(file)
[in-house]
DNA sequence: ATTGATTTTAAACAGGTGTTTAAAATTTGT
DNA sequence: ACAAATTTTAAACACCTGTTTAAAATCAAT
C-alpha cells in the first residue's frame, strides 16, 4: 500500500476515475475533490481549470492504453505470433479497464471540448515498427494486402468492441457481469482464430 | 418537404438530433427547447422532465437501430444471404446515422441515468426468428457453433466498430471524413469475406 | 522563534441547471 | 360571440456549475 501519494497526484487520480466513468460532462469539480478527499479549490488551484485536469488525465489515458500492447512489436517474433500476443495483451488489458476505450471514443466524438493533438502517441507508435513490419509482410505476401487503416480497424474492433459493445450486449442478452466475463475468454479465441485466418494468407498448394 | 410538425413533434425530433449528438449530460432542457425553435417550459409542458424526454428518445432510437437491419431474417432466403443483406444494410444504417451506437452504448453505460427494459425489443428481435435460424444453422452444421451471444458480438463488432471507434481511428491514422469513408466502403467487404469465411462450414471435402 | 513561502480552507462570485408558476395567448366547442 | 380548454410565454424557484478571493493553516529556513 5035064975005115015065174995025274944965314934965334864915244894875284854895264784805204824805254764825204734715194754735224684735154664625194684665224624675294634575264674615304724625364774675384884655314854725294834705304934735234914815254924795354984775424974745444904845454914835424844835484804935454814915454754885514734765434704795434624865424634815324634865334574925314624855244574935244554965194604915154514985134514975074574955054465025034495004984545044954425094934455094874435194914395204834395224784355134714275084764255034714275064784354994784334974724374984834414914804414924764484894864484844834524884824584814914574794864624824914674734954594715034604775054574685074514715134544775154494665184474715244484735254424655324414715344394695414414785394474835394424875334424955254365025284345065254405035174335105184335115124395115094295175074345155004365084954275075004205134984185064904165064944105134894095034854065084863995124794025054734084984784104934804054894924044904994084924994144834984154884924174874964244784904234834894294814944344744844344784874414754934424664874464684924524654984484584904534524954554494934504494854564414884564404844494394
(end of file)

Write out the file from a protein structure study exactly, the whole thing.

[in-house]
DNA sequence: ATTGATTTTAAACAGGTGTTTAAAATTTGT
DNA sequence: ACAAATTTTAAACACCTGTTTAAAATCAAT
C-alpha cells in the first residue's frame, strides 16, 4: 500500500476515475475533490481549470492504453505470433479497464471540448515498427494486402468492441457481469482464430 | 418537404438530433427547447422532465437501430444471404446515422441515468426468428457453433466498430471524413469475406 | 522563534441547471 | 360571440456549475 501519494497526484487520480466513468460532462469539480478527499479549490488551484485536469488525465489515458500492447512489436517474433500476443495483451488489458476505450471514443466524438493533438502517441507508435513490419509482410505476401487503416480497424474492433459493445450486449442478452466475463475468454479465441485466418494468407498448394 | 410538425413533434425530433449528438449530460432542457425553435417550459409542458424526454428518445432510437437491419431474417432466403443483406444494410444504417451506437452504448453505460427494459425489443428481435435460424444453422452444421451471444458480438463488432471507434481511428491514422469513408466502403467487404469465411462450414471435402 | 513561502480552507462570485408558476395567448366547442 | 380548454410565454424557484478571493493553516529556513 5035064975005115015065174995025274944965314934965334864915244894875284854895264784805204824805254764825204734715194754735224684735154664625194684665224624675294634575264674615304724625364774675384884655314854725294834705304934735234914815254924795354984775424974745444904845454914835424844835484804935454814915454754885514734765434704795434624865424634815324634865334574925314624855244574935244554965194604915154514985134514975074574955054465025034495004984545044954425094934455094874435194914395204834395224784355134714275084764255034714275064784354994784334974724374984834414914804414924764484894864484844834524884824584814914574794864624824914674734954594715034604775054574685074514715134544775154494665184474715244484735254424655324414715344394695414414785394474835394424875334424955254365025284345065254405035174335105184335115124395115094295175074345155004365084954275075004205134984185064904165064944105134894095034854065084863995124794025054734084984784104934804054894924044904994084924994144834984154884924174874964244784904234834894294814944344744844344784874414754934424664874464684924524654984484584904534524954554494934504494854564414884564404844494394